A Short Guide to Canarian Cuisine
As is the case with the Spanish mainland, the Canary Islands have a long-standing tradition of gastronomy and handle the heritage of cuisine very seriously. For hundreds of years, these volcanic and seemingly remote islands have relied on the produce of the islands to produce an array of sumptuous and delicious dishes. Many of these dishes are still enjoyed regularly today and, as well as being delicious, they also represent an element of resourcefulness.
While the all-inclusive atmosphere on board a Pullmantur Cruise takes the stress out of paying to dine out either on or off the ship, many travellers see the opportunity to try local cuisine as a vital part of their holiday. It is for these people that we have put together a short list of the dishes and products that you may be able to sample during a cruise to the Canary Islands.
No journey to the Canary Islands would be complete without trying the top ranked dish in not only the Canary Islands, but also in Spain. Following a recent vote held by Alliance Insurance, the potato-based dish of the Canary Islands claimed the top spot – beating other popular Spanish dishes including Iberico ham, Paella Valenciana and the potato omelette.
Papas Arrugadas translates directly as “wrinkly potatoes” which are made by boiling potatoes with their skins on in heavily salted water (traditionally sea water was used). They are then served with two mojos (sauces), one of which is green in colour and made using coriander, green peppers, red wine vinegar, and cumin; while the other is red and made from red peppers, chillies, cumin and garlic. These potatoes are an ideal snack or a perfect accompaniment to meat-based dishes.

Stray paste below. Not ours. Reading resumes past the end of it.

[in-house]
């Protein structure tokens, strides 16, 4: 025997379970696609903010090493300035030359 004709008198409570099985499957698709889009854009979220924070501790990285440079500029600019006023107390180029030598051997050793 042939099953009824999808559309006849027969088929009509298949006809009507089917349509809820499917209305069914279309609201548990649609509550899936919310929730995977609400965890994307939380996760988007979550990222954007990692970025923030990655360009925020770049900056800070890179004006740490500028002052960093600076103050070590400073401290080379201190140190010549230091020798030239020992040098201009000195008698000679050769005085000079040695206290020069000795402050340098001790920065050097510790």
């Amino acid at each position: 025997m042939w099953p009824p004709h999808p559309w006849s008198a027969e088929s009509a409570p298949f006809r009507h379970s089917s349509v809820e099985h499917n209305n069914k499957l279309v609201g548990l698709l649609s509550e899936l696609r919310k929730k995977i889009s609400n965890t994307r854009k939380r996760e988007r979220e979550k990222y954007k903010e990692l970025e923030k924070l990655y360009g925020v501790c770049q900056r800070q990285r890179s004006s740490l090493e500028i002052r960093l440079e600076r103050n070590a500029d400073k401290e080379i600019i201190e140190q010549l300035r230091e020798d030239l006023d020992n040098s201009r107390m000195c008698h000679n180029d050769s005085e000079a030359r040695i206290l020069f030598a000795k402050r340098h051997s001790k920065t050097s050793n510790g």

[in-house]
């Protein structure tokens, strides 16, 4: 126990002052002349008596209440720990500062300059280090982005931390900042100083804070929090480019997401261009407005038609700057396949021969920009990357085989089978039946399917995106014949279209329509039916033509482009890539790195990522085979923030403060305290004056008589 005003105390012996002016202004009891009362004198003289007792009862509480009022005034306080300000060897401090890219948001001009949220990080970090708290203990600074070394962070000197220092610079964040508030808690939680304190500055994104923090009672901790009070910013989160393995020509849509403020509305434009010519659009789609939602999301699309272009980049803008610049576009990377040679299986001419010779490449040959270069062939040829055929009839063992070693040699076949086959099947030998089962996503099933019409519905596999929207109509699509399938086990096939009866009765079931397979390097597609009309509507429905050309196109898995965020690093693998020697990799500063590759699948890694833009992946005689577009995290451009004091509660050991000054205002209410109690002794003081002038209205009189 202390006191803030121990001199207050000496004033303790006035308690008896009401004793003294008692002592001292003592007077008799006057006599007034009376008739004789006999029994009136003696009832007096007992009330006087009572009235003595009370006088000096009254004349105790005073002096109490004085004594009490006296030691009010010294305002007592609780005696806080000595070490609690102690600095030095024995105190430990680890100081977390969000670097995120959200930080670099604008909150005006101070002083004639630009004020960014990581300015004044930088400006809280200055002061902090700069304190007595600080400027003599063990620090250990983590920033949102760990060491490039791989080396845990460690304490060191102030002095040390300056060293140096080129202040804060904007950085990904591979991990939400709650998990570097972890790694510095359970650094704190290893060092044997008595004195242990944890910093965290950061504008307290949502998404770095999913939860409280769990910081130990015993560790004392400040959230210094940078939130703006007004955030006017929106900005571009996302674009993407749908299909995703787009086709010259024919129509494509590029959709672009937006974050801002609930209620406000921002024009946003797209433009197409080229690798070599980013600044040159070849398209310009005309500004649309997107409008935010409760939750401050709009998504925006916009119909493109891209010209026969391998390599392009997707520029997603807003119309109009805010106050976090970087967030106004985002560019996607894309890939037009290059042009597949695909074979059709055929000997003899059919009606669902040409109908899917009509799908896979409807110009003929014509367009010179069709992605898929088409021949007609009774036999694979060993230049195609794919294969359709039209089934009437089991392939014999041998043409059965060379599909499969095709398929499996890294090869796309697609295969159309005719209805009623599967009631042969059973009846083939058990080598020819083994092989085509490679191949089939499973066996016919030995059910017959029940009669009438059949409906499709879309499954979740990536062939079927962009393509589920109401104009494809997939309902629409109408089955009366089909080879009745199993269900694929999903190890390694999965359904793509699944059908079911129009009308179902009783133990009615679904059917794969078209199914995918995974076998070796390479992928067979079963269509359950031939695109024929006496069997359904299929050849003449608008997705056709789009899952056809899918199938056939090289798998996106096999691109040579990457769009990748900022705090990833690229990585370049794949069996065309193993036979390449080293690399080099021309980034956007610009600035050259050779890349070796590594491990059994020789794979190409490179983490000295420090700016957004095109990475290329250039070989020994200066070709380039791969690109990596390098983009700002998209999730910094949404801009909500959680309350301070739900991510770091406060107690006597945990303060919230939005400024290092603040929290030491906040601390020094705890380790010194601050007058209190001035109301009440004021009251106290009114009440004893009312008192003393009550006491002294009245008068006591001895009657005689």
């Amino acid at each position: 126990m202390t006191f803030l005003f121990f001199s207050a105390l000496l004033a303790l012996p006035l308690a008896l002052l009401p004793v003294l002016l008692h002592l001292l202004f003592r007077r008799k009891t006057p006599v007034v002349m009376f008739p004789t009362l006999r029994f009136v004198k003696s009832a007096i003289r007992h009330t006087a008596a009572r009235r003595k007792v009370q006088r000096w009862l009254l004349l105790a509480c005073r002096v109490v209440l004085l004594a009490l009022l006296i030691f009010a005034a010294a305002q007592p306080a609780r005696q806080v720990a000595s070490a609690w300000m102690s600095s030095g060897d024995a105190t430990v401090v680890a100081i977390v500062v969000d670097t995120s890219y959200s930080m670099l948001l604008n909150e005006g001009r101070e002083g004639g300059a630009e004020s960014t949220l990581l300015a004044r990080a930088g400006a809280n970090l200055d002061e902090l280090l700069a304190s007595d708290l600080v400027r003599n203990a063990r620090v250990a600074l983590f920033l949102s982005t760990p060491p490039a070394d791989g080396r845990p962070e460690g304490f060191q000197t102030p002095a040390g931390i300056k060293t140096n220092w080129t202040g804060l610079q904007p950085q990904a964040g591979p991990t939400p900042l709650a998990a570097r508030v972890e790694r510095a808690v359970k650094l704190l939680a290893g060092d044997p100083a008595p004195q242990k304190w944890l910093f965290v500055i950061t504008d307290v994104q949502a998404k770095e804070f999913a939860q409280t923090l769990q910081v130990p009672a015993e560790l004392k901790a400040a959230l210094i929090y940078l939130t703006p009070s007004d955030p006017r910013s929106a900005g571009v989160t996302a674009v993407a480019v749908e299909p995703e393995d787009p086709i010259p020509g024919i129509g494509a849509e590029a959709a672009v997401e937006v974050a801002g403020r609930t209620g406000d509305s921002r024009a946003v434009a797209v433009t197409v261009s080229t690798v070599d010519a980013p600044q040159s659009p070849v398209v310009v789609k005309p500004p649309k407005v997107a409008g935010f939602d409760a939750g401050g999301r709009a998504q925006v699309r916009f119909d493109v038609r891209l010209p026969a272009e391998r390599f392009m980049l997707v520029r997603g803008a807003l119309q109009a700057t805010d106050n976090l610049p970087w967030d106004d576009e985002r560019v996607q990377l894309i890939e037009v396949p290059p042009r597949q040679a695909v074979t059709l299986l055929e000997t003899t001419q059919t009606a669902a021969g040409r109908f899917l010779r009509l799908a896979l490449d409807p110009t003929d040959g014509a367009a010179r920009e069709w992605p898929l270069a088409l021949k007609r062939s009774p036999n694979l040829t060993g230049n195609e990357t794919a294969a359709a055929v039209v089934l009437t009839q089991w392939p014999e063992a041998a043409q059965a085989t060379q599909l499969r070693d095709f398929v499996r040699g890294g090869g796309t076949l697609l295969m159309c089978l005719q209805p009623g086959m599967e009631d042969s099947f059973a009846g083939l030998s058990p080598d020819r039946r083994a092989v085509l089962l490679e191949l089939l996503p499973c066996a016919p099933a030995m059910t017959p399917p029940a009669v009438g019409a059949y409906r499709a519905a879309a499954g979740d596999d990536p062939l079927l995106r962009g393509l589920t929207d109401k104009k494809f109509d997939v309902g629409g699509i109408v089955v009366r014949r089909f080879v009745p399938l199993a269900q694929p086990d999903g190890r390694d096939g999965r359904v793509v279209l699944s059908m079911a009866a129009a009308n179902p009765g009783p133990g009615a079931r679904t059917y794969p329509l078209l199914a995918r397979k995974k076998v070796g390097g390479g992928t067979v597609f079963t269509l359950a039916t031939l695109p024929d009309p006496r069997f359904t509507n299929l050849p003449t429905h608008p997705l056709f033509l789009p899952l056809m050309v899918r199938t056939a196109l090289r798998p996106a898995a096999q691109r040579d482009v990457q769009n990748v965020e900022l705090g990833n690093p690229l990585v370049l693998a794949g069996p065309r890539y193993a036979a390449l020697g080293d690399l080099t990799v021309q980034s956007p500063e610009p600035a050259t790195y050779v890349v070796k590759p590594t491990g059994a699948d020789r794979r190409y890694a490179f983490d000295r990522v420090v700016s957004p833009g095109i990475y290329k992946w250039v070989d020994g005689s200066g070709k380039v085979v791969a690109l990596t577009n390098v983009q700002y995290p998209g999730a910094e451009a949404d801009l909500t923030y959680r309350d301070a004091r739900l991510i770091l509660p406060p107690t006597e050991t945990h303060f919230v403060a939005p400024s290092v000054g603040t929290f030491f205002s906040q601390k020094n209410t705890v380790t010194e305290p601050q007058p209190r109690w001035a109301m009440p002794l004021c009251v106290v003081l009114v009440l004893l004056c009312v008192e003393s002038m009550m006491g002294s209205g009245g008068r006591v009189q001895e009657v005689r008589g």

The geographic position of the Canary Islands would suggest that there is an abundance of fish and seafood available – and you would not be wrong in thinking as such. One of the most popular dishes, generally available in Gran Canaria and Lanzarote, is fried alfonsino fish. It is commonly found in Japanese restaurants, but few people know that it is also a common staple of the Canarian diet. After being caught, it gradually turns red in colour and produces a flavour which is similar to that of red mullet.
Similar to the manchego cheese that is popular in Spain, majorero cheese is a goat’s milk cheese that originates from Fuerteventura and has a milky, nutty flavour. It is pale in colour and is produced from a unique species of goat that is endemic to the island of Fuerteventura. The Majorera goat produces a thick, aromatic milk and high-fat milk – which allows for a cheese to be produced with an acidic and buttery taste. A definite must-try during your time in Fuerteventura.
Carne de Cabra
Sticking with goat-based foods, another dish that you may expect to see while in Fuerteventura and Tenerife is Carne de Cabra. Goats have historically played a role in the culinary tradition of these islands and Carne de Cabra is a fine example of this. The goat is mixed with a variety of vegetables including onion, carrots, red peppers, olives, almonds, nuts, raisins and a variety of herbs to create a goat-based stew.
Banana and Cinnamon Pancakes
Bananas are grown across the Canary Islands and were so popular in the UK that Canary Wharf was actually named after the banana trade. One of the best uses for the abundance of bananas, which you will see across the Canary Islands, is banana and cinnamon pancakes. This beautiful sweet dish sounds just as good as it tastes and is perfect as either a dessert or a sweet treat.
Throughout the winter season, Pullmantur Cruises will be operating itineraries to the Canary Islands, providing the opportunity to visit the islands of Fuerteventura, Gran Canaria, Lanzarote, La Palma and Tenerife. If this blog has inspired you to embark on a culinary journey of the Canary Islands, get in touch and let us create your perfect Canary Islands holiday.
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